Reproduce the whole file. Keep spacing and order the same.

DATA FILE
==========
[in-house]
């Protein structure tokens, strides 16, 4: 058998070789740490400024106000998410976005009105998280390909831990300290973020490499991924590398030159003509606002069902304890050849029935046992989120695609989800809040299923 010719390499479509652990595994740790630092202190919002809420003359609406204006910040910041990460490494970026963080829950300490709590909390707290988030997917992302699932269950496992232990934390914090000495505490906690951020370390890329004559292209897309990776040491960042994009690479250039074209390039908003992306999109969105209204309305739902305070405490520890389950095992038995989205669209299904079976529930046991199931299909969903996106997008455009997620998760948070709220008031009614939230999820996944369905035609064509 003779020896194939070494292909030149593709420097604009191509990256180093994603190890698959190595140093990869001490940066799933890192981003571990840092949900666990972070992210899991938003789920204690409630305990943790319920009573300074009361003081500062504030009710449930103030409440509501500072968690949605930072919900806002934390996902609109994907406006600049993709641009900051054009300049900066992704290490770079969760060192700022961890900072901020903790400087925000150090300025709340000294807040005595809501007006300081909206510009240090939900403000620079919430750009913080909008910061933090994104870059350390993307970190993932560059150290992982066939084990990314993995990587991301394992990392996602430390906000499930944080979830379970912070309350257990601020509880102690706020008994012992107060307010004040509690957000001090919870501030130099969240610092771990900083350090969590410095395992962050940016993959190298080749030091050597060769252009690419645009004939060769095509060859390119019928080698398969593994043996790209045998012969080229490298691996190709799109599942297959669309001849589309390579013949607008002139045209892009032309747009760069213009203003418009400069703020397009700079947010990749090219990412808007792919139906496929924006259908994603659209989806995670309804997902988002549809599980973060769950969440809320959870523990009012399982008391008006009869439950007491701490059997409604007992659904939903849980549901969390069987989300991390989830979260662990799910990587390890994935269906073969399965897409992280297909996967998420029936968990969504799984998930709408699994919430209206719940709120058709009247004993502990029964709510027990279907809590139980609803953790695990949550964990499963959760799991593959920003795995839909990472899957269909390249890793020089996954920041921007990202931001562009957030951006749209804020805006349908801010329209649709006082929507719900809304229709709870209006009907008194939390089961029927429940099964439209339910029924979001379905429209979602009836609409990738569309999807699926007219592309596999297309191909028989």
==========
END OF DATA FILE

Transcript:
[in-house]
């Protein structure tokens, strides 16, 4: 058998070789740490400024106000998410976005009105998280390909831990300290973020490499991924590398030159003509606002069902304890050849029935046992989120695609989800809040299923 010719390499479509652990595994740790630092202190919002809420003359609406204006910040910041990460490494970026963080829950300490709590909390707290988030997917992302699932269950496992232990934390914090000495505490906690951020370390890329004559292209897309990776040491960042994009690479250039074209390039908003992306999109969105209204309305739902305070405490520890389950095992038995989205669209299904079976529930046991199931299909969903996106997008455009997620998760948070709220008031009614939230999820996944369905035609064509 003779020896194939070494292909030149593709420097604009191509990256180093994603190890698959190595140093990869001490940066799933890192981003571990840092949900666990972070992210899991938003789920204690409630305990943790319920009573300074009361003081500062504030009710449930103030409440509501500072968690949605930072919900806002934390996902609109994907406006600049993709641009900051054009300049900066992704290490770079969760060192700022961890900072901020903790400087925000150090300025709340000294807040005595809501007006300081909206510009240090939900403000620079919430750009913080909008910061933090994104870059350390993307970190993932560059150290992982066939084990990314993995990587991301394992990392996602430390906000499930944080979830379970912070309350257990601020509880102690706020008994012992107060307010004040509690957000001090919870501030130099969240610092771990900083350090969590410095395992962050940016993959190298080749030091050597060769252009690419645009004939060769095509060859390119019928080698398969593994043996790209045998012969080229490298691996190709799109599942297959669309001849589309390579013949607008002139045209892009032309747009760069213009203003418009400069703020397009700079947010990749090219990412808007792919139906496929924006259908994603659209989806995670309804997902988002549809599980973060769950969440809320959870523990009012399982008391008006009869439950007491701490059997409604007992659904939903849980549901969390069987989300991390989830979260662990799910990587390890994935269906073969399965897409992280297909996967998420029936968990969504799984998930709408699994919430209206719940709120058709009247004993502990029964709510027990279907809590139980609803953790695990949550964990499963959760799991593959920003795995839909990472899957269909390249890793020089996954920041921007990202931001562009957030951006749209804020805006349908801010329209649709006082929507719900809304229709709870209006009907008194939390089961029927429940099964439209339910029924979001379905429209979602009836609409990738569309999807699926007219592309596999297309191909028989």